a new cloud hung in the sky
a small house appeared on the horizon
I don’t know where these people come from

all blank except one

it’s getting darker

I still can’t explain the sun

running my hand over the brown hills
I remembered them green
and new shadows fell over ones there before
before the sun which today shines gray

or doesn’t shine at all

The Eifman Ballet in Berkeley

A performance of Anna Karenina.
The beauty of the production.
Anna’s suicide.

On a personal note,
I remembered my happiness
of a few months ago
when I first got sober.

I said to more than one person,
“This is one of the happiest times in my life”
and feel a little funny about it.

“Anna’s rebirth as a pleasure seeker,” cries Eifman,
“is expressed in the body’s plasticity,
her death the consequence of denying
her child a mother’s love.”

Foreboding comes with my feeling
of not working hard enough.

A World Without Cars

Car Chase

With birthdays but a year and a day apart, and she the elder and young for her age, and he the younger whose turns of phrase grow frankly repetitive, they’d eaten beef in the early days of their joint celebration and across sinewy time, when bodies gray with food beliefs greening, of the baby spinach and veggie lasagna they swore up and down to savor, they left bites on their plates and their stomachs a quarter empty in an inner and outer show of moderation. Pressing her cheek to his to blow out candles one day in their fifties, she wished to herself to feel happy and fulfilled at the time of her death. Like planning a wedding, she arranged the flowers in her head and the ones before them that make the best centerpieces for birthday dinners. He wished that the movie they were seeing later that night would be at least a little entertaining. It was to be a hundred-minute car chase broken up by scenes from the childhoods of the chasers and those chased, as if so many turning points from the deep pasts of so many passengers could justify such a hair-raising event as two cars careening down the highway with little regard for the safety of others. It was after all a hot day and the gist of the chase, like an old-time feud, involved an ancient wound, an insult like a family heirloom, about somebody’s mother that cut to the core of a man’s need to strut his stuff with his chest thrust forward and balls of fist hung like unused mallets. Childhoods aside, the funny part of the chase was the fact that every time the chased sped up, the chaser sped up, and every time the chased slowed down, the chaser slowed down, so that the distance between them remained constant. As you may have guessed, you must suspend your disbelief when it comes to the guzzling of gas. Chalk it up to that six-shooter that in the movies shoots a hundred rounds or more. No one is stopping to reload and underneath it all everyone cares about everyone immensely.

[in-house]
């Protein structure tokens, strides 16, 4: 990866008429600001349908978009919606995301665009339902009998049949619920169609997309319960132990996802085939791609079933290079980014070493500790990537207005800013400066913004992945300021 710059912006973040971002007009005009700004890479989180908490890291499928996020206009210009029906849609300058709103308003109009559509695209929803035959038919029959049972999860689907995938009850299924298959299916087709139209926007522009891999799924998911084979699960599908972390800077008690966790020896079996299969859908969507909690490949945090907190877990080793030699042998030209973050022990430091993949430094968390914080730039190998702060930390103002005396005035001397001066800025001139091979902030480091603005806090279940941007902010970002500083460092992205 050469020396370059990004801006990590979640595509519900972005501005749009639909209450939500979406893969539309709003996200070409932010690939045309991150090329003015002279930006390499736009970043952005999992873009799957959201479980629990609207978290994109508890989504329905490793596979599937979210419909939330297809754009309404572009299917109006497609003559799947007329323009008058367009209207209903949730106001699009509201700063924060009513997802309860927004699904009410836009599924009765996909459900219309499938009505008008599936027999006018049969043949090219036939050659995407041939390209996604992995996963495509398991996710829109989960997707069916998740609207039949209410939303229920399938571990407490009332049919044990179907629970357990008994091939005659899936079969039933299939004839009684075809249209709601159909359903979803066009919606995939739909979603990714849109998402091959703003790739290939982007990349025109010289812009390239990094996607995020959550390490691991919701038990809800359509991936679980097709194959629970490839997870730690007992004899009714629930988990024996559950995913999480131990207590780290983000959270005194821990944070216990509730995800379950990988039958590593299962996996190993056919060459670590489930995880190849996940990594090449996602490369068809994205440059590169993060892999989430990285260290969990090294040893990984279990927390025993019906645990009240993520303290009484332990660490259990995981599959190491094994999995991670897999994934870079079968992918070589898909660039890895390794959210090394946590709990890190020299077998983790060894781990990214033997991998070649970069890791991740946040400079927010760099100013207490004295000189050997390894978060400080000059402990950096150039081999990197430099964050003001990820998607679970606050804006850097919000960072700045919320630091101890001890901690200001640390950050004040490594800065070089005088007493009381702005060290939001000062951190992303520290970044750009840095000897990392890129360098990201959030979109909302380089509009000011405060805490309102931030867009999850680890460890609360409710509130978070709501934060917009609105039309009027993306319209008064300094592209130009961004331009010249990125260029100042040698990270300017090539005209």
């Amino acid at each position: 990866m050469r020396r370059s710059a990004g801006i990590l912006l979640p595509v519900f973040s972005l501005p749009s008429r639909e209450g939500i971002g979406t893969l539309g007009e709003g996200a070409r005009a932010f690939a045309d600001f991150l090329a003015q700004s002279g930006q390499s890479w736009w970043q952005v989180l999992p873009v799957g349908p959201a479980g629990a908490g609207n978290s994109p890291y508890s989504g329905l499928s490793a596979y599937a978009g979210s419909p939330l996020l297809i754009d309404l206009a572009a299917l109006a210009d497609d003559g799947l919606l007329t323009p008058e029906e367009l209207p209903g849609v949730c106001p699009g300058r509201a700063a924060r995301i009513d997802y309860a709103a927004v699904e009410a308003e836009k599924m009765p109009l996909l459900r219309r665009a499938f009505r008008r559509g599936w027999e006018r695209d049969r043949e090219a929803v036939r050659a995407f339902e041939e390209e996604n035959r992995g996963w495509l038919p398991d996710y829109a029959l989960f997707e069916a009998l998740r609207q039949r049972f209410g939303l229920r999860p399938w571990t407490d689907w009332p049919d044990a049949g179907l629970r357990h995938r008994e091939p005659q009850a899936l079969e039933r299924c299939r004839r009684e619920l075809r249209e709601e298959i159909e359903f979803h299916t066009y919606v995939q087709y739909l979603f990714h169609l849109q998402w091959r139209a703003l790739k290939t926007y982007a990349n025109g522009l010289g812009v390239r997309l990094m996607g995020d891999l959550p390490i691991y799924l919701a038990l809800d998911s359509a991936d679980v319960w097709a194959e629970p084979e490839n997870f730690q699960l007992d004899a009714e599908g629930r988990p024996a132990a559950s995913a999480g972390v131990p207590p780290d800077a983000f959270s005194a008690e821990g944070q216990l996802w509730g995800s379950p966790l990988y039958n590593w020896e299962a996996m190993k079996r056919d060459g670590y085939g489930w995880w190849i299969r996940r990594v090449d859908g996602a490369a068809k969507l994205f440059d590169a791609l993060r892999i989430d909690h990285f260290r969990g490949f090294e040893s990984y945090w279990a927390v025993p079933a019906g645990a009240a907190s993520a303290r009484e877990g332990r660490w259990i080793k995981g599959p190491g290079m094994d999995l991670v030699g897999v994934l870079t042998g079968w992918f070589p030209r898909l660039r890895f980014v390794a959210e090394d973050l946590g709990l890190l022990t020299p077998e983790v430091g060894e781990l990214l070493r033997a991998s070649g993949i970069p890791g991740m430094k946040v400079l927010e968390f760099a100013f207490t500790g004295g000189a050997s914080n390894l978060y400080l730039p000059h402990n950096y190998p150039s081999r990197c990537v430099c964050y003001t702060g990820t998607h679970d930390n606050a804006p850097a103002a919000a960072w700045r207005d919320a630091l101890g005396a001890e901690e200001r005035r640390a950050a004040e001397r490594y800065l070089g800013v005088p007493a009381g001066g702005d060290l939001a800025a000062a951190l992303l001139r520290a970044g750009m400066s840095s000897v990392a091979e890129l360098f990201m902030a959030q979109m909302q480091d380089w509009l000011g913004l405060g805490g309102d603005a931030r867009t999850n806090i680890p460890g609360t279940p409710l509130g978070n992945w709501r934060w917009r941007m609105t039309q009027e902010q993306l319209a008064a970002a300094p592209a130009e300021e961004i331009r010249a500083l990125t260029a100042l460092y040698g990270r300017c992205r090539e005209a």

One Perfect Rose

for Phil Doub

One Perfect Rose

If roses won’t prove fatal to write about, wilt they must with pleadings set with idyllic settings. You can’t always see this coming, a biochemical response beyond naming, a nameless byproduct characterized by falling up and swooning. It’s not like it kicks up any dust or anything, or sounds an alarm like a panicked conversation might, arriving both early and often to drive the unsentimental crazy.

I may not be as practical as I sound. Yesterday I went looking for the answer to a question I couldn’t formulate. It went something like, ‘What is wrong with me?’ In contrast, today is the day of days, the most wonderful I’ve ever lived through. It’s been a long time since I worked with my shirt off in the hot sun. I’m planting dwarf roses around stone walkways. Climbing ones over trellised arches. Note the care I take to prune back the element that makes a comedy romantic. It’s worth it even if all romance is hilarious. If my aversion here makes me giggle condescendingly, let me at least informally acknowledge your love of sap as an incredible source of power. But this is about science, man, and the Old Enologists who for centuries now have lived and worked up the road from here. Everyone knows the trick they play, for me a perpetual revelation: In fashioning an early warning system against sharpshooters and bunch rot, encircle your grapevines with ever-blooming roses of the same pH and watch for critters getting after them.